But enough about bad endings. Which ending is my favorite?  I love the ending of Jaws, as I wrote about on Day 7, but I obviously can’t go back to that well, and would I say it’s my favorite? I always liked the ending of Pulp Fiction, literally the final shot where Jules and Vincent stand at the door of the diner that has just been held up, look around for a second, simultaneously tuck their guns in their shorts, and walk out. That is a wonderful beat after all that you have seen happen in that move. But not my favorite ending.

I’m picking an ending that really wraps up everything that has taken place in the movie itself. It is one of my favorite movies, and I could have picked it for a film I never get tired of, but I saved it for the end because that’s where it deserves to be. Best for last.

The Shawshank Redemption

To be clear, I’m not talking about when Morgan Freeman finds the volcanic glass and the money and journeys to  Zihuatanejo. That’s a great moment that obviously had to be there, but it’s more of an add-on. The real climax, the greatest moment in this, and almost any other film, is when Warden Norton throws Andy Dufresne’s chess piece at the poster of Raquel Welch and it doesn’t bounce back, but instead goes through the giant hole that Andy had carved into his wall, the hole that he escaped through. He then broke open a sewer pipe and crawled through, “a river of shit and came out clean on the other side.”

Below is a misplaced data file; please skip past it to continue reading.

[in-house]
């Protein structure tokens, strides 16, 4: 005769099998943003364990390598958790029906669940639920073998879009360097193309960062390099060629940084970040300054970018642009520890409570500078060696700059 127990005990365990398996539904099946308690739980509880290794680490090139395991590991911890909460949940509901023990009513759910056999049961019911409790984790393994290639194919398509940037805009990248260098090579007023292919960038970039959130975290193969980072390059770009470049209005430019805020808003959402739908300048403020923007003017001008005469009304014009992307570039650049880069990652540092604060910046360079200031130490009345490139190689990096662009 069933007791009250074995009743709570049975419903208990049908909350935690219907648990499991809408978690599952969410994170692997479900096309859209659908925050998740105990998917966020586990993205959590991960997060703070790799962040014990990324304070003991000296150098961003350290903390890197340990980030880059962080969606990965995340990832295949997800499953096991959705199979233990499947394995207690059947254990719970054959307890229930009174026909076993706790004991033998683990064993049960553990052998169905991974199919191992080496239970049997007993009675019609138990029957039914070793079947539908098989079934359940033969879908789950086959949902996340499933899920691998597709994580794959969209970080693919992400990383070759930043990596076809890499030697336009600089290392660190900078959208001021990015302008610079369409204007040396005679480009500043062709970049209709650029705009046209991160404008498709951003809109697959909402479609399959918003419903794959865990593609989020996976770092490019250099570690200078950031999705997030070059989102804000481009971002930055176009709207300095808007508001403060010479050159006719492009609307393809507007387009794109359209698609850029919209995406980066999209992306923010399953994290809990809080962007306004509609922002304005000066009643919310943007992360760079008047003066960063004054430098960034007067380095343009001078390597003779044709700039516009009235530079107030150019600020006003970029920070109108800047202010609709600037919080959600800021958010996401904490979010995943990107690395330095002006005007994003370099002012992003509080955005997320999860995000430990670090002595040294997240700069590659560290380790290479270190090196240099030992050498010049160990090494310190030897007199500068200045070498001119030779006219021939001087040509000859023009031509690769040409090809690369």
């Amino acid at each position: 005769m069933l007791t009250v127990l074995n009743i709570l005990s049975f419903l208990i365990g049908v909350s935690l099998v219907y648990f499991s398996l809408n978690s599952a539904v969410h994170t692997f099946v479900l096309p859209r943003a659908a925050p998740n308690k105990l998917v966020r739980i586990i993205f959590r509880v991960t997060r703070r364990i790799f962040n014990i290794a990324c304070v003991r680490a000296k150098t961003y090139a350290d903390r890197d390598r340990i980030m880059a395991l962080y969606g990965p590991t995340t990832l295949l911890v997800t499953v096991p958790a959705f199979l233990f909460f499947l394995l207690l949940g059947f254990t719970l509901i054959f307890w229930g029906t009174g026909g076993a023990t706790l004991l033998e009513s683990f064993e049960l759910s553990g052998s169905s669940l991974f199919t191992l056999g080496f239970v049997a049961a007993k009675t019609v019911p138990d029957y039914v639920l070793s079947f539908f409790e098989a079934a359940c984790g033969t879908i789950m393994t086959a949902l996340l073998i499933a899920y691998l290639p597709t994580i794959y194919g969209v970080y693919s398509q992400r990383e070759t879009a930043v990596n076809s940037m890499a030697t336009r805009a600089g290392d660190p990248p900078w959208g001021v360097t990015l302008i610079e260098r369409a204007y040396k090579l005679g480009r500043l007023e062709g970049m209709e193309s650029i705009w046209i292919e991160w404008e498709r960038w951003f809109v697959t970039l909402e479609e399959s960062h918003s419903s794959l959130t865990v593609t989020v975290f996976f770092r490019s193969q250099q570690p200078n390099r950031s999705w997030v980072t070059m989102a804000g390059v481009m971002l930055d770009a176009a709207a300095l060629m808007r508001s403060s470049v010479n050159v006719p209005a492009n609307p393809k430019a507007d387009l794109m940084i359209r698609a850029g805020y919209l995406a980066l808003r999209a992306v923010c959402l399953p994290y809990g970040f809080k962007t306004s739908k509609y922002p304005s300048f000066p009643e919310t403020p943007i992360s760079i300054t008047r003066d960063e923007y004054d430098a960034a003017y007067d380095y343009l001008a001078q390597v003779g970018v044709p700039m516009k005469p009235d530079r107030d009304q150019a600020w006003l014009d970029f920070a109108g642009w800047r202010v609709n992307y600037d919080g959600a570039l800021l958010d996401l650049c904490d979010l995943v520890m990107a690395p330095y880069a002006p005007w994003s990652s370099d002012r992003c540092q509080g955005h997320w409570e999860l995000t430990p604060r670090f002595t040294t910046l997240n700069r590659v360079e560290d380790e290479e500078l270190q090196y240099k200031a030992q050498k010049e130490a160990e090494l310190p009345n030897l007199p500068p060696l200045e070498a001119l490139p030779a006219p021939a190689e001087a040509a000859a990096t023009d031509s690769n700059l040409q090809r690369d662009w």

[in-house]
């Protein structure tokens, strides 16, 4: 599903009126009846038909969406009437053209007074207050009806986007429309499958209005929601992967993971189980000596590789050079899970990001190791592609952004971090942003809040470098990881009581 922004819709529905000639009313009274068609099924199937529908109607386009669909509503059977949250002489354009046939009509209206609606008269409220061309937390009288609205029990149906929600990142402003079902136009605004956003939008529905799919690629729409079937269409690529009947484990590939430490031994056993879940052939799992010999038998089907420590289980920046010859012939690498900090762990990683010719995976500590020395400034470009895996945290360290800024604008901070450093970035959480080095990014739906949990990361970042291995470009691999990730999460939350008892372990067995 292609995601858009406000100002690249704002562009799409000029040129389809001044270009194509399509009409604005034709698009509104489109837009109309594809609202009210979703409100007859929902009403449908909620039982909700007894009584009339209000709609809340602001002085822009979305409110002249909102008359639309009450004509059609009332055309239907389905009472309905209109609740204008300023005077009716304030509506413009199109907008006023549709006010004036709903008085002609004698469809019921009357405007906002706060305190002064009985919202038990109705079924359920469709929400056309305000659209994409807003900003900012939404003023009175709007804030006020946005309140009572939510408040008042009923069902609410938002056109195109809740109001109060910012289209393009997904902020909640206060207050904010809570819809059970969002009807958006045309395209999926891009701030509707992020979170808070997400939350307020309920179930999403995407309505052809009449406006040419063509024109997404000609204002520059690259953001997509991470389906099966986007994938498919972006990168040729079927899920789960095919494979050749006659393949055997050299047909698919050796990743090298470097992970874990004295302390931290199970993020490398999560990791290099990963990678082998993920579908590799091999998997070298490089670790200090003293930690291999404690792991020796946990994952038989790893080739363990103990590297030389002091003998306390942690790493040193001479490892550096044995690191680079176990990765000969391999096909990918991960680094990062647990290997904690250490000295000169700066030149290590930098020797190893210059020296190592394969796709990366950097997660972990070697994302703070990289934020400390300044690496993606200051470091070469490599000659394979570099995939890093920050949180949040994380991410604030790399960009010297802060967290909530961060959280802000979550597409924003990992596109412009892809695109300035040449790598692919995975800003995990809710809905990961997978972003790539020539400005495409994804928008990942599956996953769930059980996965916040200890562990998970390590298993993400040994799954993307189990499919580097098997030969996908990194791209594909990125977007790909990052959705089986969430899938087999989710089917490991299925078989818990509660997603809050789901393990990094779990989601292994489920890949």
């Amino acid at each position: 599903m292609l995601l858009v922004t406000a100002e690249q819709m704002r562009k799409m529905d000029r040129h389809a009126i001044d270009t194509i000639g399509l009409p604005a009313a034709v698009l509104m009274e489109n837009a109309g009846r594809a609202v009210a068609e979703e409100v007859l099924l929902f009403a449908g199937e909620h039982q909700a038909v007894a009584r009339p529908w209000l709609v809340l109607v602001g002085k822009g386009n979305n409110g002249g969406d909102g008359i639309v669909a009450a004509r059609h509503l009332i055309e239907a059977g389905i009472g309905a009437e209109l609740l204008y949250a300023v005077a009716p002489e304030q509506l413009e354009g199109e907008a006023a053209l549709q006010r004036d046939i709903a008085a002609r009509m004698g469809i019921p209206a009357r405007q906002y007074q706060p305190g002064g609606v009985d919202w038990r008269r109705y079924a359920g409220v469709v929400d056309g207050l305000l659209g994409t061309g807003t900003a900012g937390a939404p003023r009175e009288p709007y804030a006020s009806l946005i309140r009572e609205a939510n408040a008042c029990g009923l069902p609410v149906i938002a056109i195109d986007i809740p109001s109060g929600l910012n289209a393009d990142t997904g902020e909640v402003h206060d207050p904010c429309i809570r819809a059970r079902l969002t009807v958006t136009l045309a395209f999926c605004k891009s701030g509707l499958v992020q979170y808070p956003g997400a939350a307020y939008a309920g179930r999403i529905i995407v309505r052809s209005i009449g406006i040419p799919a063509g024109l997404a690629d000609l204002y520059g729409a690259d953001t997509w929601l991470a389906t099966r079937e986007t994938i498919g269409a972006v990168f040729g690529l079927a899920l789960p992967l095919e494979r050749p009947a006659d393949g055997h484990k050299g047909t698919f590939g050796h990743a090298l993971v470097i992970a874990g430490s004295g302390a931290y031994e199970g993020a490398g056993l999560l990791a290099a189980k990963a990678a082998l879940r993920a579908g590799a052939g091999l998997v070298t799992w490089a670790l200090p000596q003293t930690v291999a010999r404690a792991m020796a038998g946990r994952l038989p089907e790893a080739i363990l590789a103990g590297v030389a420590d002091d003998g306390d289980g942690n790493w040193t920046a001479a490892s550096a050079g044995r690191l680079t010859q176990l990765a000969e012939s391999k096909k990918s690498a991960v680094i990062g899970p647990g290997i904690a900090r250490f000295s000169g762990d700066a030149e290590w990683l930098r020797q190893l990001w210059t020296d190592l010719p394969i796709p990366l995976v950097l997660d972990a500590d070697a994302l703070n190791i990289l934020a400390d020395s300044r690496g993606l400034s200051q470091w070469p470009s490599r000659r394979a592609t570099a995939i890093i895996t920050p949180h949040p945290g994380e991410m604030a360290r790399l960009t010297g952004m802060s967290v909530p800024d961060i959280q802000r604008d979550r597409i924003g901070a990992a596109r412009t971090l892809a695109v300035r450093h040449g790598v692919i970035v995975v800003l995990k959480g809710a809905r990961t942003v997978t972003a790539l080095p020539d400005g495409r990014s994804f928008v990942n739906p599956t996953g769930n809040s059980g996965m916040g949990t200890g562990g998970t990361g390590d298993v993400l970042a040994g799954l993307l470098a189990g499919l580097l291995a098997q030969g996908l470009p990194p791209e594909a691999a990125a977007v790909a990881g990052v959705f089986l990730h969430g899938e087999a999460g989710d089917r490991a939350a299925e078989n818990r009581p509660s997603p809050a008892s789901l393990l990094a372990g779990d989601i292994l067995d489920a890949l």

The real kicker was that it wasn’t that he just escaped. That would have been cool enough, believe me. But Andy had been laundering money for the Warden, and so had created a false identity to use as a front. After escaping, Andy visited a dozen banks as this false man and withdrew almost $400,000 of the Warden’s money. And just to really kick him in the nuts after twenty years of torture, Andy mailed evidence of all the corruption and murders that went on at Shawshank, and the scumbags who ran the place went to jail. Except Warden Norton. He refused to go quietly, preferring instead to kill himself. In a film with so many great lines, my favorite one might be Morgan Freeman’s narration when it came to that:

Red:I’d like to think that the last thing that went through his head, other than that bullet, was to wonder how the hell Andy Dufresne ever got the best of him.